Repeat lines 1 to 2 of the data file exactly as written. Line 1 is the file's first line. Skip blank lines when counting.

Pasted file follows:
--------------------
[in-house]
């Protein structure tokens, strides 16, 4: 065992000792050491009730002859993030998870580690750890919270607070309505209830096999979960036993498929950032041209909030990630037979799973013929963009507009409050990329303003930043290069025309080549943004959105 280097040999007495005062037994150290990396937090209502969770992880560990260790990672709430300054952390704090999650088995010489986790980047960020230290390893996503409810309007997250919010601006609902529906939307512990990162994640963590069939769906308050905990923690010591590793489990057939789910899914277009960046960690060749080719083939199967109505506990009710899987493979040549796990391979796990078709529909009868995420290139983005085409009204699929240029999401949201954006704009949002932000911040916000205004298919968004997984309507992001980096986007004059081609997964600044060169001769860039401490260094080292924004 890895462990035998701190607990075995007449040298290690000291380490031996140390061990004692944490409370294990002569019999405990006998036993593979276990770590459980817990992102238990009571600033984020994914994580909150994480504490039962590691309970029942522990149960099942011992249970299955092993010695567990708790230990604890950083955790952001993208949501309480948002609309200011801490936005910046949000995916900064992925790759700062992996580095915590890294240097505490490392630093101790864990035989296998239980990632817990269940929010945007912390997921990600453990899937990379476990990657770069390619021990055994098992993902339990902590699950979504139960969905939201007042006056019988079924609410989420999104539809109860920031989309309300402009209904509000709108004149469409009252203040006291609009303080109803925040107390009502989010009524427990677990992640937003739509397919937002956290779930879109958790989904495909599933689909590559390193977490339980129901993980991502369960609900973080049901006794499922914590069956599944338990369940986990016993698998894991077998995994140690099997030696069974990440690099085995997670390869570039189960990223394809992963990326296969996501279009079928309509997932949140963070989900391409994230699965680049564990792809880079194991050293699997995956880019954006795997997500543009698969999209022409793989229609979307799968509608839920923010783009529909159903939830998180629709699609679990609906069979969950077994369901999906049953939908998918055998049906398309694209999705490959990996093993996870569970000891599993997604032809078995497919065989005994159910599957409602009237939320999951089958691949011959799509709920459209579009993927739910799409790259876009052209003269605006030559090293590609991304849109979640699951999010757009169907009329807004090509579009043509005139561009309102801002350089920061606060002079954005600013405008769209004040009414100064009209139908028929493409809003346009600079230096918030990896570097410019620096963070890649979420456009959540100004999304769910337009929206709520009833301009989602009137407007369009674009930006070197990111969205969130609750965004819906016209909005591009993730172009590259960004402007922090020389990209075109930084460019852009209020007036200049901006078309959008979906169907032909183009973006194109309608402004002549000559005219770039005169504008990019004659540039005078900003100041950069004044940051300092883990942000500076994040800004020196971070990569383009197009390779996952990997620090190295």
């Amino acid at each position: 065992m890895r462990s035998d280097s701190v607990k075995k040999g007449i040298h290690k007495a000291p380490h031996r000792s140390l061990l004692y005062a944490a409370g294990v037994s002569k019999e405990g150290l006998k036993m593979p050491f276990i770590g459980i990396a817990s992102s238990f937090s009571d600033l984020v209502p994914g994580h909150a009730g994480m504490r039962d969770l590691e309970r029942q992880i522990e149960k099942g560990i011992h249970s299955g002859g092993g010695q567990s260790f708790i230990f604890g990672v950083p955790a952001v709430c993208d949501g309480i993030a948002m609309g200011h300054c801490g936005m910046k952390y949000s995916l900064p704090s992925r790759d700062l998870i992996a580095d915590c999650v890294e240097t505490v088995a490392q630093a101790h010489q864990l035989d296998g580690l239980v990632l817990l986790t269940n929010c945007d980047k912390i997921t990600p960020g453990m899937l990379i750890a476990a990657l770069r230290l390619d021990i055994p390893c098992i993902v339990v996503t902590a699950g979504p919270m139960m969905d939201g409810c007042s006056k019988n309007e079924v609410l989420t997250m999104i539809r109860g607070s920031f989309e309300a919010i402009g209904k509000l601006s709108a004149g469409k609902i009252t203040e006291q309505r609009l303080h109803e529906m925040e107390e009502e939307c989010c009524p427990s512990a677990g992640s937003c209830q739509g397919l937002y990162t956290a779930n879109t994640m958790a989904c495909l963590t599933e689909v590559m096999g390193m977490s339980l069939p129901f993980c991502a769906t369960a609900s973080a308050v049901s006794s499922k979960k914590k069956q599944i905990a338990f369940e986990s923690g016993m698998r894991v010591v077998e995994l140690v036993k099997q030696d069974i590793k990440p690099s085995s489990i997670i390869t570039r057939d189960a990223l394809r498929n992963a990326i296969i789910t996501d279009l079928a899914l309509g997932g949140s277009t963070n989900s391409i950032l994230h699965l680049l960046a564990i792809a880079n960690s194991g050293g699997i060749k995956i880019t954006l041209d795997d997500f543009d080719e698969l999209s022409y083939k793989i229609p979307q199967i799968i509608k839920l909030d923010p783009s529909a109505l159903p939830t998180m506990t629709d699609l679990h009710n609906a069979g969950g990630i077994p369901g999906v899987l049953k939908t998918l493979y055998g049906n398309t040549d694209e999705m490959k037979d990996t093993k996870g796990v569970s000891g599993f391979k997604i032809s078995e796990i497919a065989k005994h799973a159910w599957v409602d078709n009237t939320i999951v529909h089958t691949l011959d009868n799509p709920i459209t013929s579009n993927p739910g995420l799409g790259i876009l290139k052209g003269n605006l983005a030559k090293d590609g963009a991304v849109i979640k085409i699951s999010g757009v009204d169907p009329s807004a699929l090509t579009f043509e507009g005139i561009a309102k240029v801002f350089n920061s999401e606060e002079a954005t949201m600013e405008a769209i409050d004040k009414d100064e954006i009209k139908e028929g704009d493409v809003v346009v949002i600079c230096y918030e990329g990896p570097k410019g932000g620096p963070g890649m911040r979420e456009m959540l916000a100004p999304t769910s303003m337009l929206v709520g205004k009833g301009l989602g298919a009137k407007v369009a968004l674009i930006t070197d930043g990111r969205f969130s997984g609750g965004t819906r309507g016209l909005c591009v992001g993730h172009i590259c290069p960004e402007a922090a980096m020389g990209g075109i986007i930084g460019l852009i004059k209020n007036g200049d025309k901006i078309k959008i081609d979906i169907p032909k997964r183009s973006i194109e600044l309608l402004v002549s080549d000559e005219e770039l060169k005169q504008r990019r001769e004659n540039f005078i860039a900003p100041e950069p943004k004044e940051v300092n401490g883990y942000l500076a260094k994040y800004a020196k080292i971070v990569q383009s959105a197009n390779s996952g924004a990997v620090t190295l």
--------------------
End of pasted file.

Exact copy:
[in-house]
């Protein structure tokens, strides 16, 4: 065992000792050491009730002859993030998870580690750890919270607070309505209830096999979960036993498929950032041209909030990630037979799973013929963009507009409050990329303003930043290069025309080549943004959105 280097040999007495005062037994150290990396937090209502969770992880560990260790990672709430300054952390704090999650088995010489986790980047960020230290390893996503409810309007997250919010601006609902529906939307512990990162994640963590069939769906308050905990923690010591590793489990057939789910899914277009960046960690060749080719083939199967109505506990009710899987493979040549796990391979796990078709529909009868995420290139983005085409009204699929240029999401949201954006704009949002932000911040916000205004298919968004997984309507992001980096986007004059081609997964600044060169001769860039401490260094080292924004 890895462990035998701190607990075995007449040298290690000291380490031996140390061990004692944490409370294990002569019999405990006998036993593979276990770590459980817990992102238990009571600033984020994914994580909150994480504490039962590691309970029942522990149960099942011992249970299955092993010695567990708790230990604890950083955790952001993208949501309480948002609309200011801490936005910046949000995916900064992925790759700062992996580095915590890294240097505490490392630093101790864990035989296998239980990632817990269940929010945007912390997921990600453990899937990379476990990657770069390619021990055994098992993902339990902590699950979504139960969905939201007042006056019988079924609410989420999104539809109860920031989309309300402009209904509000709108004149469409009252203040006291609009303080109803925040107390009502989010009524427990677990992640937003739509397919937002956290779930879109958790989904495909599933689909590559390193977490339980129901993980991502369960609900973080049901006794499922914590069956599944338990369940986990016993698998894991077998995994140690099997030696069974990440690099085995997670390869570039189960990223394809992963990326296969996501279009079928309509997932949140963070989900391409994230699965680049564990792809880079194991050293699997995956880019954006795997997500543009698969999209022409793989229609979307799968509608839920923010783009529909159903939830998180629709699609679990609906069979969950077994369901999906049953939908998918055998049906398309694209999705490959990996093993996870569970000891599993997604032809078995497919065989005994159910599957409602009237939320999951089958691949011959799509709920459209579009993927739910799409790259876009052209003269605006030559090293590609991304849109979640699951999010757009169907009329807004090509579009043509005139561009309102801002350089920061606060002079954005600013405008769209004040009414100064009209139908028929493409809003346009600079230096918030990896570097410019620096963070890649979420456009959540100004999304769910337009929206709520009833301009989602009137407007369009674009930006070197990111969205969130609750965004819906016209909005591009993730172009590259960004402007922090020389990209075109930084460019852009209020007036200049901006078309959008979906169907032909183009973006194109309608402004002549000559005219770039005169504008990019004659540039005078900003100041950069004044940051300092883990942000500076994040800004020196971070990569383009197009390779996952990997620090190295």